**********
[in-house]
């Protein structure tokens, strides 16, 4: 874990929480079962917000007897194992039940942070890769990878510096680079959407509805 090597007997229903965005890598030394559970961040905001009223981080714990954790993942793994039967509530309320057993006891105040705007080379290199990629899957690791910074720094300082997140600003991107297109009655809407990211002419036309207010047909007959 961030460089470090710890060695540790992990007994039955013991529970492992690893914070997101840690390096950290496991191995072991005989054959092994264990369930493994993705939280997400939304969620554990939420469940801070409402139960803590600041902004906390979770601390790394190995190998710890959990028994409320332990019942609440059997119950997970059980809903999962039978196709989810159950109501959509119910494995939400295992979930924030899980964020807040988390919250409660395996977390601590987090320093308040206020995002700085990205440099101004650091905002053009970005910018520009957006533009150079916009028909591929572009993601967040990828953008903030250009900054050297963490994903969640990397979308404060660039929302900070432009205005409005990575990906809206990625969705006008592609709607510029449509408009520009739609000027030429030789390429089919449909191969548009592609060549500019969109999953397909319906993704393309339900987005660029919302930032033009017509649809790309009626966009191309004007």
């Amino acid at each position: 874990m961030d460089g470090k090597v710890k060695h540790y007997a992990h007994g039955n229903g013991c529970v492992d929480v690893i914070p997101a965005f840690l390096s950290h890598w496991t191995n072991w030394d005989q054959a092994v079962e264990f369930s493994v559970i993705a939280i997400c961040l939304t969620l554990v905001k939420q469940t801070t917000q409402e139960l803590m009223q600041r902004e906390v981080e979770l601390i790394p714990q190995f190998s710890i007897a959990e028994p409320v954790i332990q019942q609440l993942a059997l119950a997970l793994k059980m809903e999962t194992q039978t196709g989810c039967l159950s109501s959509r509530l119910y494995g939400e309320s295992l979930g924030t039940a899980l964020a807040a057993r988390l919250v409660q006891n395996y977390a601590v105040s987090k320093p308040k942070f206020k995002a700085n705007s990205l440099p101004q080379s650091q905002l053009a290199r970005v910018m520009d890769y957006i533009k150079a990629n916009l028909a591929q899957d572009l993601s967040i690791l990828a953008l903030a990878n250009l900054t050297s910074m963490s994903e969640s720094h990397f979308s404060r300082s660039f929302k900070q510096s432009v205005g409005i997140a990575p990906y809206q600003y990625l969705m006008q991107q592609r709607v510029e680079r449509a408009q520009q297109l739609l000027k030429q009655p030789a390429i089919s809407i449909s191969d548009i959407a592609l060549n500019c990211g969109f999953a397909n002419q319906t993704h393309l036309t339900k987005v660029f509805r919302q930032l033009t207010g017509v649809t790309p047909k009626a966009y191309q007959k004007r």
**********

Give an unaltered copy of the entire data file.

[in-house]
């Protein structure tokens, strides 16, 4: 874990929480079962917000007897194992039940942070890769990878510096680079959407509805 090597007997229903965005890598030394559970961040905001009223981080714990954790993942793994039967509530309320057993006891105040705007080379290199990629899957690791910074720094300082997140600003991107297109009655809407990211002419036309207010047909007959 961030460089470090710890060695540790992990007994039955013991529970492992690893914070997101840690390096950290496991191995072991005989054959092994264990369930493994993705939280997400939304969620554990939420469940801070409402139960803590600041902004906390979770601390790394190995190998710890959990028994409320332990019942609440059997119950997970059980809903999962039978196709989810159950109501959509119910494995939400295992979930924030899980964020807040988390919250409660395996977390601590987090320093308040206020995002700085990205440099101004650091905002053009970005910018520009957006533009150079916009028909591929572009993601967040990828953008903030250009900054050297963490994903969640990397979308404060660039929302900070432009205005409005990575990906809206990625969705006008592609709607510029449509408009520009739609000027030429030789390429089919449909191969548009592609060549500019969109999953397909319906993704393309339900987005660029919302930032033009017509649809790309009626966009191309004007």
């Amino acid at each position: 874990m961030d460089g470090k090597v710890k060695h540790y007997a992990h007994g039955n229903g013991c529970v492992d929480v690893i914070p997101a965005f840690l390096s950290h890598w496991t191995n072991w030394d005989q054959a092994v079962e264990f369930s493994v559970i993705a939280i997400c961040l939304t969620l554990v905001k939420q469940t801070t917000q409402e139960l803590m009223q600041r902004e906390v981080e979770l601390i790394p714990q190995f190998s710890i007897a959990e028994p409320v954790i332990q019942q609440l993942a059997l119950a997970l793994k059980m809903e999962t194992q039978t196709g989810c039967l159950s109501s959509r509530l119910y494995g939400e309320s295992l979930g924030t039940a899980l964020a807040a057993r988390l919250v409660q006891n395996y977390a601590v105040s987090k320093p308040k942070f206020k995002a700085n705007s990205l440099p101004q080379s650091q905002l053009a290199r970005v910018m520009d890769y957006i533009k150079a990629n916009l028909a591929q899957d572009l993601s967040i690791l990828a953008l903030a990878n250009l900054t050297s910074m963490s994903e969640s720094h990397f979308s404060r300082s660039f929302k900070q510096s432009v205005g409005i997140a990575p990906y809206q600003y990625l969705m006008q991107q592609r709607v510029e680079r449509a408009q520009q297109l739609l000027k030429q009655p030789a390429i089919s809407i449909s191969d548009i959407a592609l060549n500019c990211g969109f999953a397909n002419q319906t993704h393309l036309t339900k987005v660029f509805r919302q930032l033009t207010g017509v649809t790309p047909k009626a966009y191309q007959k004007r």